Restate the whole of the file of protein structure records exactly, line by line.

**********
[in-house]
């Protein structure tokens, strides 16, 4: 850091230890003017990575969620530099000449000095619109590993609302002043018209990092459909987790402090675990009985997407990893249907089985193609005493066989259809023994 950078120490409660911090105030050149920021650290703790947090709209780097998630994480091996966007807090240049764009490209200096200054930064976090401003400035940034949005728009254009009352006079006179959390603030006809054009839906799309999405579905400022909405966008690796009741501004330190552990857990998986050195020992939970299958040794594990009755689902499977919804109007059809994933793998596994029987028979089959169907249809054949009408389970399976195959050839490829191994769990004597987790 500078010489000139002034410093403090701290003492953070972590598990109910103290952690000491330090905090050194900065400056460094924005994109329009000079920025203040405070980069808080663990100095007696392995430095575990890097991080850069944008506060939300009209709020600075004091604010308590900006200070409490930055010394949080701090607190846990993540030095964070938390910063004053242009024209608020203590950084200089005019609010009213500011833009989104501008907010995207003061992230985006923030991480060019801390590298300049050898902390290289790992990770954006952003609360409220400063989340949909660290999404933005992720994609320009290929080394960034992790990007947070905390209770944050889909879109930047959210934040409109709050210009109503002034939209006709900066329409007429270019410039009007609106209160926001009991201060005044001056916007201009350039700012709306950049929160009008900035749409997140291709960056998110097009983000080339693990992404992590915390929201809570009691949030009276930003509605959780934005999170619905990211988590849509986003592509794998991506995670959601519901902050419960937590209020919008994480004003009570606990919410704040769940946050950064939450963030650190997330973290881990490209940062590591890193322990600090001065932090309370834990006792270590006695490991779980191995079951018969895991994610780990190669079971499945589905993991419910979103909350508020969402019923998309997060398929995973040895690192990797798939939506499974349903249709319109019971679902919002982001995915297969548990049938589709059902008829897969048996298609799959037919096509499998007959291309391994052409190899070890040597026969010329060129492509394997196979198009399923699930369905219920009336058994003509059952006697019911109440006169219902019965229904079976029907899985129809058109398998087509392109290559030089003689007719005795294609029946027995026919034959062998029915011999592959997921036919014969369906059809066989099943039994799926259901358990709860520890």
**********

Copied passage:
[in-house]
């Protein structure tokens, strides 16, 4: 850091230890003017990575969620530099000449000095619109590993609302002043018209990092459909987790402090675990009985997407990893249907089985193609005493066989259809023994 950078120490409660911090105030050149920021650290703790947090709209780097998630994480091996966007807090240049764009490209200096200054930064976090401003400035940034949005728009254009009352006079006179959390603030006809054009839906799309999405579905400022909405966008690796009741501004330190552990857990998986050195020992939970299958040794594990009755689902499977919804109007059809994933793998596994029987028979089959169907249809054949009408389970399976195959050839490829191994769990004597987790 500078010489000139002034410093403090701290003492953070972590598990109910103290952690000491330090905090050194900065400056460094924005994109329009000079920025203040405070980069808080663990100095007696392995430095575990890097991080850069944008506060939300009209709020600075004091604010308590900006200070409490930055010394949080701090607190846990993540030095964070938390910063004053242009024209608020203590950084200089005019609010009213500011833009989104501008907010995207003061992230985006923030991480060019801390590298300049050898902390290289790992990770954006952003609360409220400063989340949909660290999404933005992720994609320009290929080394960034992790990007947070905390209770944050889909879109930047959210934040409109709050210009109503002034939209006709900066329409007429270019410039009007609106209160926001009991201060005044001056916007201009350039700012709306950049929160009008900035749409997140291709960056998110097009983000080339693990992404992590915390929201809570009691949030009276930003509605959780934005999170619905990211988590849509986003592509794998991506995670959601519901902050419960937590209020919008994480004003009570606990919410704040769940946050950064939450963030650190997330973290881990490209940062590591890193322990600090001065932090309370834990006792270590006695490991779980191995079951018969895991994610780990190669079971499945589905993991419910979103909350508020969402019923998309997060398929995973040895690192990797798939939506499974349903249709319109019971679902919002982001995915297969548990049938589709059902008829897969048996298609799959037919096509499998007959291309391994052409190899070890040597026969010329060129492509394997196979198009399923699930369905219920009336058994003509059952006697019911109440006169219902019965229904079976029907899985129809058109398998087509392109290559030089003689007719005795294609029946027995026919034959062998029915011999592959997921036919014969369906059809066989099943039994799926259901358990709860520890």